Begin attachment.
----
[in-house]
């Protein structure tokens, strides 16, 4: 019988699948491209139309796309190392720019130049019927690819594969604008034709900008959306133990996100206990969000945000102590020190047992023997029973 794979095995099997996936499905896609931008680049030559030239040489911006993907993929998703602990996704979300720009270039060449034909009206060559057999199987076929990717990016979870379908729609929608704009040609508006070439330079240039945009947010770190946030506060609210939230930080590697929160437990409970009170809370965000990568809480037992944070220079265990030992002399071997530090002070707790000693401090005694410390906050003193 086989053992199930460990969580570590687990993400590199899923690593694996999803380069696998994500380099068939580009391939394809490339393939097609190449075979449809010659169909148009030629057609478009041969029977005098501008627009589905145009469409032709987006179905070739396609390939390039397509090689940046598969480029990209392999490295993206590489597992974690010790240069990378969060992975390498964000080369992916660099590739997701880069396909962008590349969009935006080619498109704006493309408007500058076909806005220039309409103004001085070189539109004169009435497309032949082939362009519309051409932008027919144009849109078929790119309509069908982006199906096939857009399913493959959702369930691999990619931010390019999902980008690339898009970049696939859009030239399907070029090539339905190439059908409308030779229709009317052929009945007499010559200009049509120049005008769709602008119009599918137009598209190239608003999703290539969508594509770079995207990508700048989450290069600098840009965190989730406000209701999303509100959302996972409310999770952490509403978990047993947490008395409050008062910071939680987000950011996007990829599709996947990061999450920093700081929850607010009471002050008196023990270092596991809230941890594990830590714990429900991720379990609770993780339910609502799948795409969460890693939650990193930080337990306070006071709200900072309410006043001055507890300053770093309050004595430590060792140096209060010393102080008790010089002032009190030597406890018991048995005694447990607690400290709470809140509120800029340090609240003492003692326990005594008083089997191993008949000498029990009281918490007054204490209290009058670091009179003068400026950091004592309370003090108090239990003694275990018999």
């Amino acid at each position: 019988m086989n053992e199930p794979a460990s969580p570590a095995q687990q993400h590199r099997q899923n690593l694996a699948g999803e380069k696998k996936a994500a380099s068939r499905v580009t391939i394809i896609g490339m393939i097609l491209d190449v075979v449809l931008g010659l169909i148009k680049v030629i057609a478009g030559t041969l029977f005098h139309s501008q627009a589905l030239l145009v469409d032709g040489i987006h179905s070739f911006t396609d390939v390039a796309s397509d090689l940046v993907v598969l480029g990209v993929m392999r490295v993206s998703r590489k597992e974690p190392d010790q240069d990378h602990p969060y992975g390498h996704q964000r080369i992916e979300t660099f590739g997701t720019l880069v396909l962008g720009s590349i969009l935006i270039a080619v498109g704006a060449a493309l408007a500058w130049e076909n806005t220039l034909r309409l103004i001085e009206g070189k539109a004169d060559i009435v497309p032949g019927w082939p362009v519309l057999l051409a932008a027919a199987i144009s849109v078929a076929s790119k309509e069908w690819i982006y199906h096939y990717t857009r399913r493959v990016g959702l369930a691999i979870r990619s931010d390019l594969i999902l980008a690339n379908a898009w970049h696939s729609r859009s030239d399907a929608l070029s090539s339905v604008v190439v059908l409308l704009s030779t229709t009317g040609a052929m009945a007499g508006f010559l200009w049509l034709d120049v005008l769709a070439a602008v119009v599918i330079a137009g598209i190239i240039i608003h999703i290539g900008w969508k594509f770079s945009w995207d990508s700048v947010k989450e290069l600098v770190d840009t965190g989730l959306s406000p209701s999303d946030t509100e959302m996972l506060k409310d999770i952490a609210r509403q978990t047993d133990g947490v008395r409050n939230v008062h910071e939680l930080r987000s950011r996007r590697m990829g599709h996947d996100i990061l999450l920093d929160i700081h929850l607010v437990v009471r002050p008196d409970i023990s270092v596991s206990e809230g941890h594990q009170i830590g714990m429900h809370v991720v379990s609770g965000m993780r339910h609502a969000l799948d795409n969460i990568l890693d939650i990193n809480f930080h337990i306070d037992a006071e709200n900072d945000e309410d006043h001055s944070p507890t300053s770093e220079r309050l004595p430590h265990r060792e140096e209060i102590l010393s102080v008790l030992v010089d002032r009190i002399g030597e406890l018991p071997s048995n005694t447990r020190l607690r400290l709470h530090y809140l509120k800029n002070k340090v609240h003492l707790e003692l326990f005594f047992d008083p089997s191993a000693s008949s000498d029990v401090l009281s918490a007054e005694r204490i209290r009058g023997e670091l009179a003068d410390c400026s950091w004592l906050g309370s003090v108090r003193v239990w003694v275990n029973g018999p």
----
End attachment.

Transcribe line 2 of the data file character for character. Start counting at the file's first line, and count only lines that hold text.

């Protein structure tokens, strides 16, 4: 019988699948491209139309796309190392720019130049019927690819594969604008034709900008959306133990996100206990969000945000102590020190047992023997029973 794979095995099997996936499905896609931008680049030559030239040489911006993907993929998703602990996704979300720009270039060449034909009206060559057999199987076929990717990016979870379908729609929608704009040609508006070439330079240039945009947010770190946030506060609210939230930080590697929160437990409970009170809370965000990568809480037992944070220079265990030992002399071997530090002070707790000693401090005694410390906050003193 086989053992199930460990969580570590687990993400590199899923690593694996999803380069696998994500380099068939580009391939394809490339393939097609190449075979449809010659169909148009030629057609478009041969029977005098501008627009589905145009469409032709987006179905070739396609390939390039397509090689940046598969480029990209392999490295993206590489597992974690010790240069990378969060992975390498964000080369992916660099590739997701880069396909962008590349969009935006080619498109704006493309408007500058076909806005220039309409103004001085070189539109004169009435497309032949082939362009519309051409932008027919144009849109078929790119309509069908982006199906096939857009399913493959959702369930691999990619931010390019999902980008690339898009970049696939859009030239399907070029090539339905190439059908409308030779229709009317052929009945007499010559200009049509120049005008769709602008119009599918137009598209190239608003999703290539969508594509770079995207990508700048989450290069600098840009965190989730406000209701999303509100959302996972409310999770952490509403978990047993947490008395409050008062910071939680987000950011996007990829599709996947990061999450920093700081929850607010009471002050008196023990270092596991809230941890594990830590714990429900991720379990609770993780339910609502799948795409969460890693939650990193930080337990306070006071709200900072309410006043001055507890300053770093309050004595430590060792140096209060010393102080008790010089002032009190030597406890018991048995005694447990607690400290709470809140509120800029340090609240003492003692326990005594008083089997191993008949000498029990009281918490007054204490209290009058670091009179003068400026950091004592309370003090108090239990003694275990018999």